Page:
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Chem Res Toxicol. 2007 Apr;20(4):641-9. Epub 2007 Mar 14.

Site specific N6-(2-hydroxy-3,4-epoxybut-1-yl)adenine oligodeoxynucleotide adducts of 1,2,3,4-diepoxybutane: synthesis and stability at physiological pH.

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  • 1Department of Medicinal Chemistry and The Cancer Center, University of Minnesota, Minneapolis, Minnesota 55455, USA.

Abstract

1,2,3,4-Diepoxybutane (DEB) is an important metabolite of 1,3-butadiene, a high volume industrial chemical classified as a human and animal carcinogen. DEB is a bifunctional alkylating agent that exhibits both mutagenic and cytotoxic activity, presumably a result of its ability to form bifunctional DNA adducts. Initial reactions of DEB with DNA produce 2-hydroxy-3,4-epoxybut-1-yl (HEB) lesions at guanine and adenine nucleobases. The epoxy group of the monoadduct is inherently reactive and can then undergo further reactions, for example, hydrolysis to the corresponding 2,3,4-trihydroxybutyl adducts and/or second alkylation to yield 2,3-butanediol cross-links. In the present work, synthetic DNA 16-mers containing structurally defined racemic N6-(2-hydroxy-3,4-epoxybut-1-yl)-2'-deoxyadenosine (N6-HEB-dA) adducts (5'-AATTATGTXACGGTAG-3', where X = N6-HEB-dA) were prepared by coupling 6-chloropurine-containing oligodeoxynucleotides with 1-amino-2-hydroxy-3,4-epoxybutane. The latter was generated in situ from the corresponding Fmoc-protected amino epoxide. The N6-HEB-dA-containing DNA oligomer was isolated by reverse-phase HPLC, and the presence of N6-HEB-dA in its structure was confirmed by molecular weight determination and by HPLC-UV-ESI+-MS/MS analyses of enzymatic digests. An independently prepared N6-HEB-dA nucleoside served as an authentic standard. The fate of N6-HEB-dA within DNA at physiological conditions in the presence of various nucleophiles (e.g., cysteine, dG, and the complementary DNA strand) was investigated. Under all conditions tested, N6-HEB-dA rapidly cyclized to produce previously unidentified exocyclic dA lesions (t1/2 < 2 h at physiological conditions). Only trace amounts of hydrolyzed and cross-linked products were detected, suggesting that the rate of cyclization was much greater than the rates of other reactions at the epoxide ring. These results indicate that DEB-induced alkylation of N6-adenine in DNA is unlikely to lead to DNA-DNA cross-linking but instead can result in the formation of exocyclic dA adducts.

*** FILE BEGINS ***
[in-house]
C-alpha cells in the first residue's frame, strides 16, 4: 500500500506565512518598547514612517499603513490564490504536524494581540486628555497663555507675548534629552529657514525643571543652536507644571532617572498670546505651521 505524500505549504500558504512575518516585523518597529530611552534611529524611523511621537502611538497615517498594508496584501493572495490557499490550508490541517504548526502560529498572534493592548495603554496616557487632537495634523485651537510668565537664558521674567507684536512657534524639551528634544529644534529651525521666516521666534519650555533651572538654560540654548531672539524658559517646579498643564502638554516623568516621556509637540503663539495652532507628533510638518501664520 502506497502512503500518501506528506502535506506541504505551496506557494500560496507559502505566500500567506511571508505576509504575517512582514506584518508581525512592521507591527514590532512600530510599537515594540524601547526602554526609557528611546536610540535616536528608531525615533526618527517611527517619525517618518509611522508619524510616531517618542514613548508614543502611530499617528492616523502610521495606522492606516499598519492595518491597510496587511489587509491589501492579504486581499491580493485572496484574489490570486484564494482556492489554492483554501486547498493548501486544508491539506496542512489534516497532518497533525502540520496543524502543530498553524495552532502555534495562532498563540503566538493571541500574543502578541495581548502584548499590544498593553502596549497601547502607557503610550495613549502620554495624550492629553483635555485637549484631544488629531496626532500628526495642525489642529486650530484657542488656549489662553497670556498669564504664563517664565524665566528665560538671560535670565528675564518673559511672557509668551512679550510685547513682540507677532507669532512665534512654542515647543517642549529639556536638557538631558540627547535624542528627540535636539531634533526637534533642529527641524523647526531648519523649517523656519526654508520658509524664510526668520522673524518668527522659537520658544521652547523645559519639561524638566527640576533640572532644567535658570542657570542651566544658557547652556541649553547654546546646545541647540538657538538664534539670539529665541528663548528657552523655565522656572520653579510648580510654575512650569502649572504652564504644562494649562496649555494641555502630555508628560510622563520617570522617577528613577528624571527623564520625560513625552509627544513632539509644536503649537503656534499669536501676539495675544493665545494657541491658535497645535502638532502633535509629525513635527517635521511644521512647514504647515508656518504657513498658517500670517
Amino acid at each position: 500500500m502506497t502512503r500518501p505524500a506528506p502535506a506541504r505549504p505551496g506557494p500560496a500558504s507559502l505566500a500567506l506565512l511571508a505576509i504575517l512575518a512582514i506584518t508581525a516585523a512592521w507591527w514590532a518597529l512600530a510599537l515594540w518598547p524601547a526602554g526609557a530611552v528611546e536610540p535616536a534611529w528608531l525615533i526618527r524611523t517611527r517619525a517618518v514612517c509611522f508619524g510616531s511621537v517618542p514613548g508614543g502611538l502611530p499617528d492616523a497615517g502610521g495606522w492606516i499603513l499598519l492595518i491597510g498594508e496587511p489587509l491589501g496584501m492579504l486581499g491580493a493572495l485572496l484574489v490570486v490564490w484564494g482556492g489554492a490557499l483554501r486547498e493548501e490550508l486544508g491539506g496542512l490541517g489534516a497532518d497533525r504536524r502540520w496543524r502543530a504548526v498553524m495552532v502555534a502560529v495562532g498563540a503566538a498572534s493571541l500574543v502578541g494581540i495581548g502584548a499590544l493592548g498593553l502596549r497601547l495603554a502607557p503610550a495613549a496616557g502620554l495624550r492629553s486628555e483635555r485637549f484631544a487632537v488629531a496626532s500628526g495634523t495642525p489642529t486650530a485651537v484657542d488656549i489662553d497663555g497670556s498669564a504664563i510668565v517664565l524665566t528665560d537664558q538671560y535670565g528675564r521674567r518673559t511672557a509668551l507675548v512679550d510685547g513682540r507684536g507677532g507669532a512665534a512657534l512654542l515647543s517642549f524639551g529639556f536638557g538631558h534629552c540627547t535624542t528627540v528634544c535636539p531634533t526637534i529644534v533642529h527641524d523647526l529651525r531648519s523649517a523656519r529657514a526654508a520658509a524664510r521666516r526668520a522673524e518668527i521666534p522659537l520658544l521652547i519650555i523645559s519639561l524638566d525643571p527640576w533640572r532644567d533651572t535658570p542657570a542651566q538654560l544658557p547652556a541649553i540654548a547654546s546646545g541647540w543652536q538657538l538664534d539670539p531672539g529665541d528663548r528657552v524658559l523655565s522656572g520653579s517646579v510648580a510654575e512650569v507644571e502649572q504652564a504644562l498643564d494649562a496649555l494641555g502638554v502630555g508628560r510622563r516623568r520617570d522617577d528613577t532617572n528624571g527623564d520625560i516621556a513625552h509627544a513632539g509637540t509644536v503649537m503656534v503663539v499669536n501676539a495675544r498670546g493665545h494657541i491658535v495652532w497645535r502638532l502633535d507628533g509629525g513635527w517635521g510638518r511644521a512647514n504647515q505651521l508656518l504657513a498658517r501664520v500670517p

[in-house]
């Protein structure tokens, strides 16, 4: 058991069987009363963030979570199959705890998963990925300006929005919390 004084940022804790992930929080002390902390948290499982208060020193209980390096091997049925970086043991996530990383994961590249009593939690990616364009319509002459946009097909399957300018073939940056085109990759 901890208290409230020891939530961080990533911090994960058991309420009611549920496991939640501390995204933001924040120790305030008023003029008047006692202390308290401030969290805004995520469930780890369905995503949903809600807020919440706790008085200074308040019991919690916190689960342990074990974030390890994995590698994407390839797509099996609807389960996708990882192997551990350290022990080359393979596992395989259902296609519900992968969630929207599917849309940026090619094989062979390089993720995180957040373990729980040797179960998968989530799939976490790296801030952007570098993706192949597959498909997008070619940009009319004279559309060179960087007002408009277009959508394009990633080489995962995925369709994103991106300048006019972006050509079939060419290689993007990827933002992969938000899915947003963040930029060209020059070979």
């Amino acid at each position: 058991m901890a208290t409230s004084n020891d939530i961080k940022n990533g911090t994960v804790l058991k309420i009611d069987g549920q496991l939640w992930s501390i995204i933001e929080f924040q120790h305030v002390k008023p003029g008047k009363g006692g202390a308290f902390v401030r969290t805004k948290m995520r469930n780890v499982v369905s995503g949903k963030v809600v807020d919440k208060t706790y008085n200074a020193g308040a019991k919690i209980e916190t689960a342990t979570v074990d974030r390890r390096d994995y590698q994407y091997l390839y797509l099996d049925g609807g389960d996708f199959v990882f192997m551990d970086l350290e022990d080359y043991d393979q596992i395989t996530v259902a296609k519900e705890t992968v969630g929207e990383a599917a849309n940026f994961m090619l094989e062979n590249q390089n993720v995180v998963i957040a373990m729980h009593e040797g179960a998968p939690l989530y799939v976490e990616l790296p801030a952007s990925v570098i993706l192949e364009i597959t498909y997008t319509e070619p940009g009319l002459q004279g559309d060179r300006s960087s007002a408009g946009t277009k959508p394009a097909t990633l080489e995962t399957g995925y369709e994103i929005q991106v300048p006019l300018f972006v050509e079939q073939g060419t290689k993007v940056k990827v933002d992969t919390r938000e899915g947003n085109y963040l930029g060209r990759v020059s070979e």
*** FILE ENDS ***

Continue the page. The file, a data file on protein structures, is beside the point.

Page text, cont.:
PMID:
17355152
[PubMed - indexed for MEDLINE]
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